“It’s time to put down the gavel,” Patrick Leahy declared a few minutes ago in bowing out of the 2022 midterms. “It’s time to pass the torch to the next Vermonter.” It’s the identity of the next Vermonter that will worry Democrats, who have to defend another open seat in an election cycle that looks to be a disaster already.
It doesn’t help that the heir apparent within Democrat ranks is only seven years younger than Leahy himself:
“It is time to put down the gavel. It is time to pass the torch to the next Vermonter. … It’s time to come home,” Leahy said at a news conference Monday at the Vermont State House in Montpelier from the same room where he announced his first Senate candidacy.
Leahy is chairman of the Senate Appropriations Committee and also president pro tempore of the Senate, making him third in the line of succession to the presidency.
Vermont, where President Biden won with 66 percent of the vote last year, has not been represented in the U.S. Senate by a Republican since 2001. The state’s current junior senator is Bernie Sanders, 80, a self-described democratic socialist who caucuses with the Democrats.
But Phil Scott, the state’s governor since 2017, has demonstrated that a Republican can still prevail in a statewide race in Vermont. He was last reelected last year with nearly 69 percent of the vote.
Rep. Peter Welch (D-Vt.), the state’s only congressman, is viewed as Leahy’s most likely successor. He is 74.
Welch has been in Vermont politics for the last forty years too, only somewhat less successfully than Leahy. He served in the state senate during the 1980s, bailed out to run two unsuccessful campaigns for the House and for governor in the 1990s, and then came back to win his current House seat twenty years ago, taking over for Bernie Sanders.
It’s tough to imagine that a Republican could replace Leahy, even with Scott’s big win last year. If all Democrats can offer in this midterm is a warmed-over lifetime politician, though, maybe the GOP has a shot. More to the point, however, Leahy’s retirement opens up another unexpected point of vulnerability in the Senate. After all, at 81 Leahy was hardly over the hill for the upper chamber. Chuck Grassley just announced his re-election bid at 88, after all.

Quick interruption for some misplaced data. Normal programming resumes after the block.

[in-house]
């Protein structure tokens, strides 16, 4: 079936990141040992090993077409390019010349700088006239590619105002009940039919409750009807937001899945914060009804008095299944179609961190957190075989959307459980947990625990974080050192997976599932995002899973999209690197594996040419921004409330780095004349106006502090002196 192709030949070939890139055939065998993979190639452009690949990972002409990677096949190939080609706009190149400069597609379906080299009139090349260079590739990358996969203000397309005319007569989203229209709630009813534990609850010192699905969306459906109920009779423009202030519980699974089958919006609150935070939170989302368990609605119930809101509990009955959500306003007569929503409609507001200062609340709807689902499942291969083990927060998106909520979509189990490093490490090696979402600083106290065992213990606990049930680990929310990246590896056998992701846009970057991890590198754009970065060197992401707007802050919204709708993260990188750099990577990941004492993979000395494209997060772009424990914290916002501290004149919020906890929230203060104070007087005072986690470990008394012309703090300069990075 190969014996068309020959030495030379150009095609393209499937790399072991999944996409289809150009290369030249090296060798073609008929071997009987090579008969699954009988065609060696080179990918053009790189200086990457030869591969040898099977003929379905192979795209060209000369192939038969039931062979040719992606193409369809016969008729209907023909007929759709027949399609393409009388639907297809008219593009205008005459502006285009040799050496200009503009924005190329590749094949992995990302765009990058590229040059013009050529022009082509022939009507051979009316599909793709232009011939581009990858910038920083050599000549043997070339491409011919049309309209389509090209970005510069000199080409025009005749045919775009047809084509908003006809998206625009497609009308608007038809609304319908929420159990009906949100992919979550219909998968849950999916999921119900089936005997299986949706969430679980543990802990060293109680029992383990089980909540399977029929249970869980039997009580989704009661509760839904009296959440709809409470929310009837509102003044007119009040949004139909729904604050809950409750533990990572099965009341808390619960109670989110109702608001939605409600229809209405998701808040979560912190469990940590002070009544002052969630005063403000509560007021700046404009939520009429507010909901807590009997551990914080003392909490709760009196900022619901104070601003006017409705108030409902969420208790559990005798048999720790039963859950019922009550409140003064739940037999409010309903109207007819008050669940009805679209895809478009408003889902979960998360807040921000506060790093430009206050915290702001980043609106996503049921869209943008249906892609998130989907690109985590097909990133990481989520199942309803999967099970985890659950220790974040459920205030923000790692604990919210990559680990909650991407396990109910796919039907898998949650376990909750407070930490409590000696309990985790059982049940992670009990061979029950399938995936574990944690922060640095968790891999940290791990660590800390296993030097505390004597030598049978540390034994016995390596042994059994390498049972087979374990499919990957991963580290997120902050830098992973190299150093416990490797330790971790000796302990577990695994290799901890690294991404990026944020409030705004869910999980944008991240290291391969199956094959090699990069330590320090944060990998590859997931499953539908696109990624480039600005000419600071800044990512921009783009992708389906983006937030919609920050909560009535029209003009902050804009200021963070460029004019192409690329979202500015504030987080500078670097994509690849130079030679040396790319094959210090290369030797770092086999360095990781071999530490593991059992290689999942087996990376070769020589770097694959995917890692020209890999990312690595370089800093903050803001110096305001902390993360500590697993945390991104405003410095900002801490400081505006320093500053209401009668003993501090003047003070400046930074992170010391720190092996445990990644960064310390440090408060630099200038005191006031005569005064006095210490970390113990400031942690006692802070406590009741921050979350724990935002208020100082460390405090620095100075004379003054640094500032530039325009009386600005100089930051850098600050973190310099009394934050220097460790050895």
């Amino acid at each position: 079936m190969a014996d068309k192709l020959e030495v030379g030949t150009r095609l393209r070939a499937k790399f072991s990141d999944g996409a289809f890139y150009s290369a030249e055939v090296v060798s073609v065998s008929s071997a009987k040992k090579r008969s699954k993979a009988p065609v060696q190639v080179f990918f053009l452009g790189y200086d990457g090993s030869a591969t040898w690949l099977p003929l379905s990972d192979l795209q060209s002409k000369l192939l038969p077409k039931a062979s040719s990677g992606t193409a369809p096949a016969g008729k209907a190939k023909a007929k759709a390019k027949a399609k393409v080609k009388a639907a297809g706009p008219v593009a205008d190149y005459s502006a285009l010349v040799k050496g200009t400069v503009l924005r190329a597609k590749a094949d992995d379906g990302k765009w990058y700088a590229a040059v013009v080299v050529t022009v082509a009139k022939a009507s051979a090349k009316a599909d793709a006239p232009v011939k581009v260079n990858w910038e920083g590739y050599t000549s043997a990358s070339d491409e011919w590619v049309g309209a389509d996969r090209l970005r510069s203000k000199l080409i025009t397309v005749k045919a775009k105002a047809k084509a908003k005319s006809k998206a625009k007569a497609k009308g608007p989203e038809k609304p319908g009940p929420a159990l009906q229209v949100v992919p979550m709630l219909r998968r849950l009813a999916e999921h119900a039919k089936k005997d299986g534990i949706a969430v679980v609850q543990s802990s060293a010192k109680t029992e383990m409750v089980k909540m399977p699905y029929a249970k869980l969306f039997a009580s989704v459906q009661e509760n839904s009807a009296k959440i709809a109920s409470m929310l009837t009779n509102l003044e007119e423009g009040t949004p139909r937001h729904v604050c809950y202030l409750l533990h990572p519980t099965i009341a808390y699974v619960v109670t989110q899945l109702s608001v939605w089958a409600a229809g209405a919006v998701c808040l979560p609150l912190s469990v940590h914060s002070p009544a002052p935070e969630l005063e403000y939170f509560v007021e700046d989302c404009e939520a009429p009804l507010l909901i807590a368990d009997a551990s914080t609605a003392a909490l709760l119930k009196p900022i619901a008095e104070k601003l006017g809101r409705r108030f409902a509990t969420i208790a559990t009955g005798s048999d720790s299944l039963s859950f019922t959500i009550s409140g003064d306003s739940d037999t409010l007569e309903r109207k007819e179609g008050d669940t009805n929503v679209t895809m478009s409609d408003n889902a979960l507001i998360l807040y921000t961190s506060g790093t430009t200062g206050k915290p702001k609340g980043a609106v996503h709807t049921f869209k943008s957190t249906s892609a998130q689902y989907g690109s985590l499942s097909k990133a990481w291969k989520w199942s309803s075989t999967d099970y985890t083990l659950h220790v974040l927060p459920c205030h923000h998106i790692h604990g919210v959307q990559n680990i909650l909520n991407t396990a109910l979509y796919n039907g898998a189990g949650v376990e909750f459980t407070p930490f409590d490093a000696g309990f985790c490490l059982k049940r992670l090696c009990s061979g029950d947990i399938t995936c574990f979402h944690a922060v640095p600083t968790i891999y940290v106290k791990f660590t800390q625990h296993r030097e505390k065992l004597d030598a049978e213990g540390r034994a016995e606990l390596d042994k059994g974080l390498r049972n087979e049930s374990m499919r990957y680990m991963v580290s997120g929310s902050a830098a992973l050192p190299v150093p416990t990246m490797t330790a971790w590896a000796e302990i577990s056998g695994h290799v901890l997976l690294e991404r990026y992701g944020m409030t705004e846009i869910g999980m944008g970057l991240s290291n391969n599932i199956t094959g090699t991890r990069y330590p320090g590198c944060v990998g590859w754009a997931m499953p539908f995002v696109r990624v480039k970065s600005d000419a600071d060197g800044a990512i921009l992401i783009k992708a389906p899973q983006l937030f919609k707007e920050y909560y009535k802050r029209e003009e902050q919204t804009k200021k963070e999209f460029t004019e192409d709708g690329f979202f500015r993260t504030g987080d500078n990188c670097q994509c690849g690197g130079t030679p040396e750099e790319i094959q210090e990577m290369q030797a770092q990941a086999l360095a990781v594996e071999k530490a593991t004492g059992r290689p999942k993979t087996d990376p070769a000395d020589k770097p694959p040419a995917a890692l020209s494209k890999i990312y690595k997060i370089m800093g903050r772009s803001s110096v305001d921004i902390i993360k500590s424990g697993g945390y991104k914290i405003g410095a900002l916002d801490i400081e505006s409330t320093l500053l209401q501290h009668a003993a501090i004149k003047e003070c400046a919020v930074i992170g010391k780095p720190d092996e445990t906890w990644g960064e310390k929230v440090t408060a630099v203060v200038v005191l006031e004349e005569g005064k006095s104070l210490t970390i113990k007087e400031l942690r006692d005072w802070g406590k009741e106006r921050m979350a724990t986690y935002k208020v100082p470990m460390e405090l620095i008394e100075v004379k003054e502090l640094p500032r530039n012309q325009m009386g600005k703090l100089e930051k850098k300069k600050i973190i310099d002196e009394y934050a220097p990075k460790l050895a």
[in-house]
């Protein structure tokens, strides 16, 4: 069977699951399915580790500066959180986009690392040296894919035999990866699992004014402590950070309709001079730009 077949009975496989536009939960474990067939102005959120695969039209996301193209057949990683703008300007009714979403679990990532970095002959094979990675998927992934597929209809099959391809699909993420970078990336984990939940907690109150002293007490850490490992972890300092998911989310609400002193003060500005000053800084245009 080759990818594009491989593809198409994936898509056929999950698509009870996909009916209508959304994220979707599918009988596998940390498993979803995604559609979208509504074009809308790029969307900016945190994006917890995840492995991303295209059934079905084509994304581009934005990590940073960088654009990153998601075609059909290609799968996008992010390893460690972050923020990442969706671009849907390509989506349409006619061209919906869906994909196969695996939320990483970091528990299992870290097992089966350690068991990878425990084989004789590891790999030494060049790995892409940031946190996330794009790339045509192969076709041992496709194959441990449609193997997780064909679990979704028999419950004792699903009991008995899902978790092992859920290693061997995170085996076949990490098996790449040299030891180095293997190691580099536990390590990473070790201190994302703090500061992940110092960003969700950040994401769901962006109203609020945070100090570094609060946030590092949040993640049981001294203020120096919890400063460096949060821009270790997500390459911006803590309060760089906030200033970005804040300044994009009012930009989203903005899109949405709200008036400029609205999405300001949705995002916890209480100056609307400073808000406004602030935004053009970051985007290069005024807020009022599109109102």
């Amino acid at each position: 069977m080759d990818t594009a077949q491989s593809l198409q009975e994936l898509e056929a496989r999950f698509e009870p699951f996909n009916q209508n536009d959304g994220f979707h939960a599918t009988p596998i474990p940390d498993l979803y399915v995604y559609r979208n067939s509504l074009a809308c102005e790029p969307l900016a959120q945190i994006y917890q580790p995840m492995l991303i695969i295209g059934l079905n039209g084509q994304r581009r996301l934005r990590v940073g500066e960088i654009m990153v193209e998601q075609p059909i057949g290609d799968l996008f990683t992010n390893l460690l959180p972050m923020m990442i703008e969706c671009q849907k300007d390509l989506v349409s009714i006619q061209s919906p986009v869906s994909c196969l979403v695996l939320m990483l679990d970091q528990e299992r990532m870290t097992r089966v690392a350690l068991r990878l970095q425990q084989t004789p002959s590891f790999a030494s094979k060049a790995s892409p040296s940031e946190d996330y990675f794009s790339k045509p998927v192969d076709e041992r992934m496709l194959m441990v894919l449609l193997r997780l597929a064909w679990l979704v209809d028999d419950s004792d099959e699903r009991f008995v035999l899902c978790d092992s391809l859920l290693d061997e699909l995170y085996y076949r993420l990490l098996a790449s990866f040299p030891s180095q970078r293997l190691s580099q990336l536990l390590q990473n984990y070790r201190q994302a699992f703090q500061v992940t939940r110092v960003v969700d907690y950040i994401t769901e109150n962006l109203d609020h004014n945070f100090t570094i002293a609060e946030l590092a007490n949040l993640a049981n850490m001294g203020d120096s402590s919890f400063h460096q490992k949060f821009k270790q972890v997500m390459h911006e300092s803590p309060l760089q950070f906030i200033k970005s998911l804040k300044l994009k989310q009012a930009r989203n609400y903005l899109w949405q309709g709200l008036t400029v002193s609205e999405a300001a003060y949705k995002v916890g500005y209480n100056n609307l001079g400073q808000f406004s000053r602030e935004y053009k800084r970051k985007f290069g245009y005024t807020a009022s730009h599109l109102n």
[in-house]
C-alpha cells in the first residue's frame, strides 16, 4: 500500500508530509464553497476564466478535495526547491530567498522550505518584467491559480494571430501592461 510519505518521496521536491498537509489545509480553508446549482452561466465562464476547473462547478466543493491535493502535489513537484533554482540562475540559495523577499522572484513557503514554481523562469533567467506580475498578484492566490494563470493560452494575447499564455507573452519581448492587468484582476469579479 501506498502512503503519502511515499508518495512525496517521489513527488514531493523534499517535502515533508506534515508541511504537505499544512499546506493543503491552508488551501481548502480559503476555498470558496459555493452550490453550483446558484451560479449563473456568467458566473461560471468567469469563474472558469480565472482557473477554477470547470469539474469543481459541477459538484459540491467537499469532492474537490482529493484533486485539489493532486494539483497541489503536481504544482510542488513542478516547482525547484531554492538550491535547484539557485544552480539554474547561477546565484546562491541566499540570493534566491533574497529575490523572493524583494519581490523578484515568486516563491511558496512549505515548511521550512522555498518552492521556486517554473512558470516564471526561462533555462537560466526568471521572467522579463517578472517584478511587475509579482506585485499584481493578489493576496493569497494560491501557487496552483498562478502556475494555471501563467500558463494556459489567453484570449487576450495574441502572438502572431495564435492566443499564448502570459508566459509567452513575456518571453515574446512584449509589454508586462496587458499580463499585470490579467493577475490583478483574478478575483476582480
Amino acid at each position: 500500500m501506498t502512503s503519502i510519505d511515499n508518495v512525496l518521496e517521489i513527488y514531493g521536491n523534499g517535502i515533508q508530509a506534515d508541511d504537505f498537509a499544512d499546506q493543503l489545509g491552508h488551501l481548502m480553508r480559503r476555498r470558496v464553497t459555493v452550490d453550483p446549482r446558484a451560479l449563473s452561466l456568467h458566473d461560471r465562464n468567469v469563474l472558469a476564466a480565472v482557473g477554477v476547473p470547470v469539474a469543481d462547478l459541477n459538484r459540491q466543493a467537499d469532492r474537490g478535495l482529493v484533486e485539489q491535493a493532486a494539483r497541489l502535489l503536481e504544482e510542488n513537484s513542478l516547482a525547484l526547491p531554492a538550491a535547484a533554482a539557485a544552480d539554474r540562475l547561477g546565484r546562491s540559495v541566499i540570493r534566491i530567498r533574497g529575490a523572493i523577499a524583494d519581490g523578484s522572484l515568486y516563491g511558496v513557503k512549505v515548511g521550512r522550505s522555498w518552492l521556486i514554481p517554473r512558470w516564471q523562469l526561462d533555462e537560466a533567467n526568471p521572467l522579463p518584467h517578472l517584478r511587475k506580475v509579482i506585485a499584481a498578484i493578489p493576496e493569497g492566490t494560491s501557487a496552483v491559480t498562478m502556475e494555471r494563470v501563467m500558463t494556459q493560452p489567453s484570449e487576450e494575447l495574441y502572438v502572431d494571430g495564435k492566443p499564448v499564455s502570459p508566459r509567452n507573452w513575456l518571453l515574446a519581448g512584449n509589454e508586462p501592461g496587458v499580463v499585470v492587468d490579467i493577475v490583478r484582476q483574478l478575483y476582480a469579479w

You’d better believe that the GOP will be recruiting Scott heavily for the midterms in the next few weeks. And now that Leahy’s ending his lock on that seat, maybe Scott could be tempted into a risk-free run. If he loses, he can still remain governor for another two years.
Leahy’s exit will reshuffle the deck on influence as well. If Republicans manage to win the Senate back, Vermont will also lose its longtime leverage on appropriations:
Leahy’s retirement announcement means that both he and Appropriations ranking member Richard C. Shelby, R-Ala., will leave Congress at the same time, ushering in the first time the panel will likely be led by women.
Maine’s Susan Collins is expected to take the helm as the top Republican on the Appropriations Committee at the beginning of the 118th Congress with Washington state’s Patty Murray in line to become the top Democrat.
Murray possibly leaving the Health, Education, Labor and Pensions panel to become the top Democrat on Appropriations could cause something of a domino effect.
Welch will make a rather long-in-the-tooth freshman in the Senate. Vermont voters might want to consider that when they cast ballots in next year’s midterms — among their other considerations, such as just how much socialism they really want. Bernie Sanders might make for a funny gadfly, but did Vermonters really want the Full Bernie?